‘Environmental Noise’ addresses all types of sound which potentially affects people in their homes, properties and in public areas. It has been defined by Directive 2002/49/EC (the Environmental Noise Directive, or END) as: “unwanted or harmful outdoor sound created by human activities, including noise emitted by means of transport, road traffic, rail traffic, air traffic, and from sites of industrial activity.”
In other jurisdictions different terminology is applied, such as ‘community noise’ and ‘neighbourhood noise’. Environmental noise, however, typically applies to the cumulative effect of noise emitted from many sources. Despite this, in some cases, we need to focus on the noise from an individual or specific source, such as in the investigation of noise complaints. Very often it is the characteristics and circumstances pertaining to the ‘specific source’ which mean that its impact upon a noise sensitive location (or receptor) far outweighs the contribution from other sources. In some situations the ‘noise emitter’ may be insensitive to his/her neighbours and might think that road traffic noise is more obvious than the noise from his/her chiller or air conditioning unit and that consequently, the complainant is unreasonable. Our tolerance to noise, however, is largely affected by a wide range of factors – one of which is the nature of the noise source. Often the likelihood of a noise to cause disturbance or complaint may be obvious, however, there are many cases that are not black and white. Typically a systematic and considered approach is required to assess environmental noise, particularly when there are noise complaints.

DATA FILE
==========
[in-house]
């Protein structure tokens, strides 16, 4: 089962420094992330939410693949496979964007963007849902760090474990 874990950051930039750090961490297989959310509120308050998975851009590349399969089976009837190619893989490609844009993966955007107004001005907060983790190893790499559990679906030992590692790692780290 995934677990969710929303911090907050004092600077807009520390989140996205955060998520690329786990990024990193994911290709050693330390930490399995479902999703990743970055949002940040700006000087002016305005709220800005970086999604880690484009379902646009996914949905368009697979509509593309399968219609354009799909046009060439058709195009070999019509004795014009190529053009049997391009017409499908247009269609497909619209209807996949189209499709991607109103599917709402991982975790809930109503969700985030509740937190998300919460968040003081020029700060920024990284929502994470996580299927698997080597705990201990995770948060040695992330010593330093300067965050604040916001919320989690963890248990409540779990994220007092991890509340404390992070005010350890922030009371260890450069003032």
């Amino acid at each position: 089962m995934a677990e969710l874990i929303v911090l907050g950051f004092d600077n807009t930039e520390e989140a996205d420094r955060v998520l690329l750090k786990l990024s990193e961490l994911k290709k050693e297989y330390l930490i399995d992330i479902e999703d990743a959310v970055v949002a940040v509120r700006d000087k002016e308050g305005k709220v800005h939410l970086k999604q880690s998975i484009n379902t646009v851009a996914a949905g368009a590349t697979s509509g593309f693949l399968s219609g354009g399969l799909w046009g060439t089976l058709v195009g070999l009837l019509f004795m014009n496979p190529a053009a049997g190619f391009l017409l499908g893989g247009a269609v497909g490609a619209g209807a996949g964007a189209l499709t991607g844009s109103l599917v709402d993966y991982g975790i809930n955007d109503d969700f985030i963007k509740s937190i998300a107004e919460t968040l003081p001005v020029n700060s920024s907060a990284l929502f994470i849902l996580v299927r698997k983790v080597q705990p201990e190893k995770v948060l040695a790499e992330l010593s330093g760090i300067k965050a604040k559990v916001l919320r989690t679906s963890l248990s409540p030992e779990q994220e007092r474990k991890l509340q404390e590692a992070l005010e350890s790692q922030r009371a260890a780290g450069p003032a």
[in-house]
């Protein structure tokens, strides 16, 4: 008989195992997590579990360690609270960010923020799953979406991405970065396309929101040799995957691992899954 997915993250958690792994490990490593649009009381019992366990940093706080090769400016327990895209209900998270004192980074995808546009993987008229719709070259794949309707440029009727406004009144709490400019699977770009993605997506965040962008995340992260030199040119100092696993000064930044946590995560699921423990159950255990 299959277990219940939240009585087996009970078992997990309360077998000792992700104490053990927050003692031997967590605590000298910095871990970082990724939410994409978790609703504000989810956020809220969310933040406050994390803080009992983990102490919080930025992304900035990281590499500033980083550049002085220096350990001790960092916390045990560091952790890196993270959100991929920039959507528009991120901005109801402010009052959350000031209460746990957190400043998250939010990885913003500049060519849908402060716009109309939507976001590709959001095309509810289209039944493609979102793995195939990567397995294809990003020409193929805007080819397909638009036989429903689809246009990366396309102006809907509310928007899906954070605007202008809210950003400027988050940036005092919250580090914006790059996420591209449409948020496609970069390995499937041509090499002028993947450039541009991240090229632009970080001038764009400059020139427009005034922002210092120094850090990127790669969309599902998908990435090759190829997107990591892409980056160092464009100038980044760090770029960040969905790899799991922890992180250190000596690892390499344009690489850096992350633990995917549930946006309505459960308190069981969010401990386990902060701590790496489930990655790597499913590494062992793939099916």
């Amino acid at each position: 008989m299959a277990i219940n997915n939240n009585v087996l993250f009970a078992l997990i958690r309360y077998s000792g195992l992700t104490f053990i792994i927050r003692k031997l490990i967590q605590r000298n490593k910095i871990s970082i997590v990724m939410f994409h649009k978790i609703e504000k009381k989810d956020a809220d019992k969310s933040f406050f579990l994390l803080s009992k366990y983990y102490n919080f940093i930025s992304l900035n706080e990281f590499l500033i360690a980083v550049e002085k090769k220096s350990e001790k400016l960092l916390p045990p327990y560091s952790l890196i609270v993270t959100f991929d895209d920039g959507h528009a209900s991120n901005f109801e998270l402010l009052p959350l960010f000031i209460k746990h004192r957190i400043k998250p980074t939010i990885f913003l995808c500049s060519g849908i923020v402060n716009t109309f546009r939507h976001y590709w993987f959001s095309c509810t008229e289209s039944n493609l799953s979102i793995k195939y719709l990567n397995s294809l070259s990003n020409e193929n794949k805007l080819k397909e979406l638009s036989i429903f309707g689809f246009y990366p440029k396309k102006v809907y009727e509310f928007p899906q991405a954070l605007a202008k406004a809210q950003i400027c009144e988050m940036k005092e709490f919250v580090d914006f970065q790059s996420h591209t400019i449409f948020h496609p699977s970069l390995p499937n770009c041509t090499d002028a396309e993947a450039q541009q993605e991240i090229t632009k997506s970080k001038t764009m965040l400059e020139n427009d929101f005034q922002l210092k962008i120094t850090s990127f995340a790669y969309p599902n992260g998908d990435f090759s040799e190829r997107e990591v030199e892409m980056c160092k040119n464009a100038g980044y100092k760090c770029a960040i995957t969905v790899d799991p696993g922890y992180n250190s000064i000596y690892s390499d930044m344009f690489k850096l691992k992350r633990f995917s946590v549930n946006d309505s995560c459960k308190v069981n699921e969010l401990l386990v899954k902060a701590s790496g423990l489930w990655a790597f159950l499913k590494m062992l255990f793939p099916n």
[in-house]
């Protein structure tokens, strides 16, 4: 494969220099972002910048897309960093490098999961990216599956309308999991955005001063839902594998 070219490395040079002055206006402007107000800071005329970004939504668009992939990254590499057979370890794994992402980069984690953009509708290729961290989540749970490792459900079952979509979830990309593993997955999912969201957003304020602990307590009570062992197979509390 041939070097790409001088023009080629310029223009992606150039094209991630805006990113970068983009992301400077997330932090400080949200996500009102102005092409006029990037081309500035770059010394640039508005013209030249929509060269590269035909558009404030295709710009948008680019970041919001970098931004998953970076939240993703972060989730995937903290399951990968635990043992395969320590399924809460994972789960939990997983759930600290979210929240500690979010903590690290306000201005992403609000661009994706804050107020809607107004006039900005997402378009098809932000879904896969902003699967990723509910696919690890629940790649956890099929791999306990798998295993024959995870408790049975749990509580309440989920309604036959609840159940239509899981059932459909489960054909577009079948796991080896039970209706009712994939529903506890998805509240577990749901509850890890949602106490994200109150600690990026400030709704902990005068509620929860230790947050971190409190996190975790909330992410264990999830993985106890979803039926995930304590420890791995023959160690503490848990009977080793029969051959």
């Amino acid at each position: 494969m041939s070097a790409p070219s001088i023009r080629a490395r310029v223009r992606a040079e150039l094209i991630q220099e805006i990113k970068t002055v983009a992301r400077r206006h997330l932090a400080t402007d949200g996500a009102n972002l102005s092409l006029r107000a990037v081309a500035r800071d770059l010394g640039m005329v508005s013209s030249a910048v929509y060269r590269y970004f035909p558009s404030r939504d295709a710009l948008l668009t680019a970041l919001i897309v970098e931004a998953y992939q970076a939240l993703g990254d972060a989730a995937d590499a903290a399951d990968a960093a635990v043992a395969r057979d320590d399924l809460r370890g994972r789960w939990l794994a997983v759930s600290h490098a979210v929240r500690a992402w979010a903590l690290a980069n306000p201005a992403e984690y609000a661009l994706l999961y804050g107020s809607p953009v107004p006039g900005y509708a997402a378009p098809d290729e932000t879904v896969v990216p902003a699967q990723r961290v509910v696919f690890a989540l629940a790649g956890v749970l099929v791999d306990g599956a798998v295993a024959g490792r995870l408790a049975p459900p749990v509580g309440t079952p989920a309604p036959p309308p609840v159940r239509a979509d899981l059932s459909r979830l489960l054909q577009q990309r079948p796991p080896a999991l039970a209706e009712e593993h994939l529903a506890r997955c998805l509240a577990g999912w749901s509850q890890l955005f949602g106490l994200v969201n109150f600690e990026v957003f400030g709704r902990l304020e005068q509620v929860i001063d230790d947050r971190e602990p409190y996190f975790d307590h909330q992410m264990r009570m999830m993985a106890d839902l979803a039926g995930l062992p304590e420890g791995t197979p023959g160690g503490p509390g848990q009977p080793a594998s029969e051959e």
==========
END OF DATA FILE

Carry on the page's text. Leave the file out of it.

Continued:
Dose-response relationships have been developed for different types of noise and these provide a numerical relationship between noise levels and the likely human response, or in other words, the percentage of respondents highly annoyed by a specified noise level. The results of listening tests, laboratory studies, social and noise surveys have evolved over decades and according to Wayant and Nykaza (2017): “Dose-response curves lie at the heart of most community noise laws and policies throughout the world.” These curves have been developed to facilitate a better understanding or estimation of the likely response of a population to particular sound levels. More recently, compelling evidence has been published that supports our understanding of the adverse effects of noise.
The fact that human reaction to noise is significantly influenced by the actual source of the noise is well illustrated in Table 1 using data from a 2010 European Environment Agency report. The table shows the percentage of highly annoyed persons related to threshold values of 45, 50, and 55 dB Lden. (Note: Lden is the day/evening/night noise index which is used to describe the annoyance caused by exposure to noise. Refer to tabulated formula and explanation).